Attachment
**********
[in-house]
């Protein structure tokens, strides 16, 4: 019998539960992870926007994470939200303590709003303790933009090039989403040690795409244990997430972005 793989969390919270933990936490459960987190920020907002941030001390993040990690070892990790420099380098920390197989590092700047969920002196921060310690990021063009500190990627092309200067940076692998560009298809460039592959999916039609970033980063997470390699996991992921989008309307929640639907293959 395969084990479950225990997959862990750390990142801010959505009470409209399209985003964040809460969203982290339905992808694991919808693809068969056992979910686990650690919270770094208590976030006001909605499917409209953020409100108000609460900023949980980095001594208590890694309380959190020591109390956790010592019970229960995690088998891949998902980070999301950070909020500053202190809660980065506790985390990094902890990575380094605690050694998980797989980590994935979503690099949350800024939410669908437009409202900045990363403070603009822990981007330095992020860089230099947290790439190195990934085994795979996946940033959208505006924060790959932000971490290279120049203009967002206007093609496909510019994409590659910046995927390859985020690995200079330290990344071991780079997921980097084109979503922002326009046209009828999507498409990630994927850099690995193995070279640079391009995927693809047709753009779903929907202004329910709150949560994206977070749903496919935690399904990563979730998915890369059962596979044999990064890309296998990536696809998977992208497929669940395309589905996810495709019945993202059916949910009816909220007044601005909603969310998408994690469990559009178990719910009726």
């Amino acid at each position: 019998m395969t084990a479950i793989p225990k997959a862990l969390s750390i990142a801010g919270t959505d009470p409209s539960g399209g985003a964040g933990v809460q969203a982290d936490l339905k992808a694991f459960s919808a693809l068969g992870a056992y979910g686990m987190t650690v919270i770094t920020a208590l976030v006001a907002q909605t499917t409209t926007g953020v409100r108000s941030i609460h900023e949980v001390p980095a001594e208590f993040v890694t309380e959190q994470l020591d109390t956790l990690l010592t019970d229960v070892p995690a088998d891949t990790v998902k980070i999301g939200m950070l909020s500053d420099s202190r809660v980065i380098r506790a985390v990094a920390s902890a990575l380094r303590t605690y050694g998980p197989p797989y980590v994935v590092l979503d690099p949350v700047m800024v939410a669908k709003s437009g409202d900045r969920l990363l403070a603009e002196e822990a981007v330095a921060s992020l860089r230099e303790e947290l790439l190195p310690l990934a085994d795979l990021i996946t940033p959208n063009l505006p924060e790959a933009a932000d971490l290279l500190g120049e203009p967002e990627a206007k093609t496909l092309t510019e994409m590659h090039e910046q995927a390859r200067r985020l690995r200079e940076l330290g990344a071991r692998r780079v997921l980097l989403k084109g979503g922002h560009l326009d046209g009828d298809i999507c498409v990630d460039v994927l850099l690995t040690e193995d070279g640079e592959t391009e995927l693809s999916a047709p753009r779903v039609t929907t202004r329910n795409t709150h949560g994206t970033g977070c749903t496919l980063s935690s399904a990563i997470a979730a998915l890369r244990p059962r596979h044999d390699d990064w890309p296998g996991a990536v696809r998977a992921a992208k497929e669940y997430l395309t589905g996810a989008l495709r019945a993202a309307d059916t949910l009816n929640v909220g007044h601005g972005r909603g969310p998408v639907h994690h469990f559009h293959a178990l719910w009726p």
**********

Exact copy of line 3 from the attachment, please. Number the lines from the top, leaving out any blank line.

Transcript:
């Amino acid at each position: 019998m395969t084990a479950i793989p225990k997959a862990l969390s750390i990142a801010g919270t959505d009470p409209s539960g399209g985003a964040g933990v809460q969203a982290d936490l339905k992808a694991f459960s919808a693809l068969g992870a056992y979910g686990m987190t650690v919270i770094t920020a208590l976030v006001a907002q909605t499917t409209t926007g953020v409100r108000s941030i609460h900023e949980v001390p980095a001594e208590f993040v890694t309380e959190q994470l020591d109390t956790l990690l010592t019970d229960v070892p995690a088998d891949t990790v998902k980070i999301g939200m950070l909020s500053d420099s202190r809660v980065i380098r506790a985390v990094a920390s902890a990575l380094r303590t605690y050694g998980p197989p797989y980590v994935v590092l979503d690099p949350v700047m800024v939410a669908k709003s437009g409202d900045r969920l990363l403070a603009e002196e822990a981007v330095a921060s992020l860089r230099e303790e947290l790439l190195p310690l990934a085994d795979l990021i996946t940033p959208n063009l505006p924060e790959a933009a932000d971490l290279l500190g120049e203009p967002e990627a206007k093609t496909l092309t510019e994409m590659h090039e910046q995927a390859r200067r985020l690995r200079e940076l330290g990344a071991r692998r780079v997921l980097l989403k084109g979503g922002h560009l326009d046209g009828d298809i999507c498409v990630d460039v994927l850099l690995t040690e193995d070279g640079e592959t391009e995927l693809s999916a047709p753009r779903v039609t929907t202004r329910n795409t709150h949560g994206t970033g977070c749903t496919l980063s935690s399904a990563i997470a979730a998915l890369r244990p059962r596979h044999d390699d990064w890309p296998g996991a990536v696809r998977a992921a992208k497929e669940y997430l395309t589905g996810a989008l495709r019945a993202a309307d059916t949910l009816n929640v909220g007044h601005g972005r909603g969310p998408v639907h994690h469990f559009h293959a178990l719910w009726p």